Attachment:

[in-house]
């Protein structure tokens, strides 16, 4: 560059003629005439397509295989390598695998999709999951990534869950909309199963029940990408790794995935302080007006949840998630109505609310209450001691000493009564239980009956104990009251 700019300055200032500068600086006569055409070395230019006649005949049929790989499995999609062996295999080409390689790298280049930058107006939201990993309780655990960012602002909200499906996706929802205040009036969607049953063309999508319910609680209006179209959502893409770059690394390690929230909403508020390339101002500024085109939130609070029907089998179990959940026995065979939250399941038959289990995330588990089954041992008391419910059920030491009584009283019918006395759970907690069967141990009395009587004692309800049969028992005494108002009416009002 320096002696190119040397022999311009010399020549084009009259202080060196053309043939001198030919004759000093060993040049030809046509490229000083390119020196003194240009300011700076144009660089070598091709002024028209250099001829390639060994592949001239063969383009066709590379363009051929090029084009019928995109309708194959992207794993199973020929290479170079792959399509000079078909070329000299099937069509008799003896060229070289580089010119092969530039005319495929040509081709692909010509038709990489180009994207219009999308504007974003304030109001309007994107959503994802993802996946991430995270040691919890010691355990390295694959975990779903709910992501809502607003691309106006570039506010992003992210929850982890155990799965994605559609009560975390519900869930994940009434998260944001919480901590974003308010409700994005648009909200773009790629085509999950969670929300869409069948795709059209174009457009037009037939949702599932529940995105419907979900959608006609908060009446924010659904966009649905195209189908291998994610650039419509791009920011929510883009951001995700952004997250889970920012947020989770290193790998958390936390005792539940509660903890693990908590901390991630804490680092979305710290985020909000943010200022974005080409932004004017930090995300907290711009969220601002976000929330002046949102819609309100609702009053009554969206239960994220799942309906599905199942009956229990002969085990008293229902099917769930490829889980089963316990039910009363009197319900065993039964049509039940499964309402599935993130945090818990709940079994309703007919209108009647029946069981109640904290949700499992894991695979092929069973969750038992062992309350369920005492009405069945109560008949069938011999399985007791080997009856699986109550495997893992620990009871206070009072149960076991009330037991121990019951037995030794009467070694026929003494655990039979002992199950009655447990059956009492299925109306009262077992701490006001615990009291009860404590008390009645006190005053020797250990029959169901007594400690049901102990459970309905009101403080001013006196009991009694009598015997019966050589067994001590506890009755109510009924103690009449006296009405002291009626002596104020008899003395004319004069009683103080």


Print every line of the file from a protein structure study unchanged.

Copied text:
[in-house]
């Protein structure tokens, strides 16, 4: 560059003629005439397509295989390598695998999709999951990534869950909309199963029940990408790794995935302080007006949840998630109505609310209450001691000493009564239980009956104990009251 700019300055200032500068600086006569055409070395230019006649005949049929790989499995999609062996295999080409390689790298280049930058107006939201990993309780655990960012602002909200499906996706929802205040009036969607049953063309999508319910609680209006179209959502893409770059690394390690929230909403508020390339101002500024085109939130609070029907089998179990959940026995065979939250399941038959289990995330588990089954041992008391419910059920030491009584009283019918006395759970907690069967141990009395009587004692309800049969028992005494108002009416009002 320096002696190119040397022999311009010399020549084009009259202080060196053309043939001198030919004759000093060993040049030809046509490229000083390119020196003194240009300011700076144009660089070598091709002024028209250099001829390639060994592949001239063969383009066709590379363009051929090029084009019928995109309708194959992207794993199973020929290479170079792959399509000079078909070329000299099937069509008799003896060229070289580089010119092969530039005319495929040509081709692909010509038709990489180009994207219009999308504007974003304030109001309007994107959503994802993802996946991430995270040691919890010691355990390295694959975990779903709910992501809502607003691309106006570039506010992003992210929850982890155990799965994605559609009560975390519900869930994940009434998260944001919480901590974003308010409700994005648009909200773009790629085509999950969670929300869409069948795709059209174009457009037009037939949702599932529940995105419907979900959608006609908060009446924010659904966009649905195209189908291998994610650039419509791009920011929510883009951001995700952004997250889970920012947020989770290193790998958390936390005792539940509660903890693990908590901390991630804490680092979305710290985020909000943010200022974005080409932004004017930090995300907290711009969220601002976000929330002046949102819609309100609702009053009554969206239960994220799942309906599905199942009956229990002969085990008293229902099917769930490829889980089963316990039910009363009197319900065993039964049509039940499964309402599935993130945090818990709940079994309703007919209108009647029946069981109640904290949700499992894991695979092929069973969750038992062992309350369920005492009405069945109560008949069938011999399985007791080997009856699986109550495997893992620990009871206070009072149960076991009330037991121990019951037995030794009467070694026929003494655990039979002992199950009655447990059956009492299925109306009262077992701490006001615990009291009860404590008390009645006190005053020797250990029959169901007594400690049901102990459970309905009101403080001013006196009991009694009598015997019966050589067994001590506890009755109510009924103690009449006296009405002291009626002596104020008899003395004319004069009683103080």